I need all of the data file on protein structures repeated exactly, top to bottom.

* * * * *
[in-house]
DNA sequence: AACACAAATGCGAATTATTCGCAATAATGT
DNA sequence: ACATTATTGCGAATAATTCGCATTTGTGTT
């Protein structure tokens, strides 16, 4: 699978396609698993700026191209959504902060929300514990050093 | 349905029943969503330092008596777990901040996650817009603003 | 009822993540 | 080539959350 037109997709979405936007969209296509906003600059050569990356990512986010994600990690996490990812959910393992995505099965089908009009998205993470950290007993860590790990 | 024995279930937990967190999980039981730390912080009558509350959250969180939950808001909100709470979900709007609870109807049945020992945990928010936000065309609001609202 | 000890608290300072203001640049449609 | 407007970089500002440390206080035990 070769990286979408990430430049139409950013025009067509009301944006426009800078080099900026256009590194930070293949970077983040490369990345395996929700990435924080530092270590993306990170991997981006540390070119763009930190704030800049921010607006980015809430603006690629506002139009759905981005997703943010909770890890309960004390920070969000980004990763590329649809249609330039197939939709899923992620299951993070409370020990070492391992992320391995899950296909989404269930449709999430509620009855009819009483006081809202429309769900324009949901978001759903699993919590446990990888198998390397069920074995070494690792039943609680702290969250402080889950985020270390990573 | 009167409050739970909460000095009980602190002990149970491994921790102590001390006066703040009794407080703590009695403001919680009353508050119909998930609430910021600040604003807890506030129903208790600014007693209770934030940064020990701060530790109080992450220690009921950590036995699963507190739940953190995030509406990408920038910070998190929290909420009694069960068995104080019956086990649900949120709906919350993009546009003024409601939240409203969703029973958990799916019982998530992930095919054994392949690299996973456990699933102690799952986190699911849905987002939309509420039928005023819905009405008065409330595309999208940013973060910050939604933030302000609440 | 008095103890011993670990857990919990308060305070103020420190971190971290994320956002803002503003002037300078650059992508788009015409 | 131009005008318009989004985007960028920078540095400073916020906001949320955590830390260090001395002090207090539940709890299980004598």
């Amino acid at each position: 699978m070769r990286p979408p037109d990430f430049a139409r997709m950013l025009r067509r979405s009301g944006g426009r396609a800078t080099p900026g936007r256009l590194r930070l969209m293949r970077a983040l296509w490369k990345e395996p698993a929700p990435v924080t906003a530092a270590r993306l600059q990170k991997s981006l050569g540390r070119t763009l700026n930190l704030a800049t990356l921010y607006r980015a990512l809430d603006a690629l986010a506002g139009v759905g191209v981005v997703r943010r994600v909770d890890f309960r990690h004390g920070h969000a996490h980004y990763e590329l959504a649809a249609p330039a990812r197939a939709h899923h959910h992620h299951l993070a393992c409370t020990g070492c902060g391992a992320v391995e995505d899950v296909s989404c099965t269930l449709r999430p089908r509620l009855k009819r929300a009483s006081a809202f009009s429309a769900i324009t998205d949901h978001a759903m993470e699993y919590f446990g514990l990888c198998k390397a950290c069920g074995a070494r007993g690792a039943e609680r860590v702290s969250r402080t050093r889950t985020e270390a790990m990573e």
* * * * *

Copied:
[in-house]
DNA sequence: AACACAAATGCGAATTATTCGCAATAATGT
DNA sequence: ACATTATTGCGAATAATTCGCATTTGTGTT
């Protein structure tokens, strides 16, 4: 699978396609698993700026191209959504902060929300514990050093 | 349905029943969503330092008596777990901040996650817009603003 | 009822993540 | 080539959350 037109997709979405936007969209296509906003600059050569990356990512986010994600990690996490990812959910393992995505099965089908009009998205993470950290007993860590790990 | 024995279930937990967190999980039981730390912080009558509350959250969180939950808001909100709470979900709007609870109807049945020992945990928010936000065309609001609202 | 000890608290300072203001640049449609 | 407007970089500002440390206080035990 070769990286979408990430430049139409950013025009067509009301944006426009800078080099900026256009590194930070293949970077983040490369990345395996929700990435924080530092270590993306990170991997981006540390070119763009930190704030800049921010607006980015809430603006690629506002139009759905981005997703943010909770890890309960004390920070969000980004990763590329649809249609330039197939939709899923992620299951993070409370020990070492391992992320391995899950296909989404269930449709999430509620009855009819009483006081809202429309769900324009949901978001759903699993919590446990990888198998390397069920074995070494690792039943609680702290969250402080889950985020270390990573 | 009167409050739970909460000095009980602190002990149970491994921790102590001390006066703040009794407080703590009695403001919680009353508050119909998930609430910021600040604003807890506030129903208790600014007693209770934030940064020990701060530790109080992450220690009921950590036995699963507190739940953190995030509406990408920038910070998190929290909420009694069960068995104080019956086990649900949120709906919350993009546009003024409601939240409203969703029973958990799916019982998530992930095919054994392949690299996973456990699933102690799952986190699911849905987002939309509420039928005023819905009405008065409330595309999208940013973060910050939604933030302000609440 | 008095103890011993670990857990919990308060305070103020420190971190971290994320956002803002503003002037300078650059992508788009015409 | 131009005008318009989004985007960028920078540095400073916020906001949320955590830390260090001395002090207090539940709890299980004598």
């Amino acid at each position: 699978m070769r990286p979408p037109d990430f430049a139409r997709m950013l025009r067509r979405s009301g944006g426009r396609a800078t080099p900026g936007r256009l590194r930070l969209m293949r970077a983040l296509w490369k990345e395996p698993a929700p990435v924080t906003a530092a270590r993306l600059q990170k991997s981006l050569g540390r070119t763009l700026n930190l704030a800049t990356l921010y607006r980015a990512l809430d603006a690629l986010a506002g139009v759905g191209v981005v997703r943010r994600v909770d890890f309960r990690h004390g920070h969000a996490h980004y990763e590329l959504a649809a249609p330039a990812r197939a939709h899923h959910h992620h299951l993070a393992c409370t020990g070492c902060g391992a992320v391995e995505d899950v296909s989404c099965t269930l449709r999430p089908r509620l009855k009819r929300a009483s006081a809202f009009s429309a769900i324009t998205d949901h978001a759903m993470e699993y919590f446990g514990l990888c198998k390397a950290c069920g074995a070494r007993g690792a039943e609680r860590v702290s969250r402080t050093r889950t985020e270390a790990m990573e």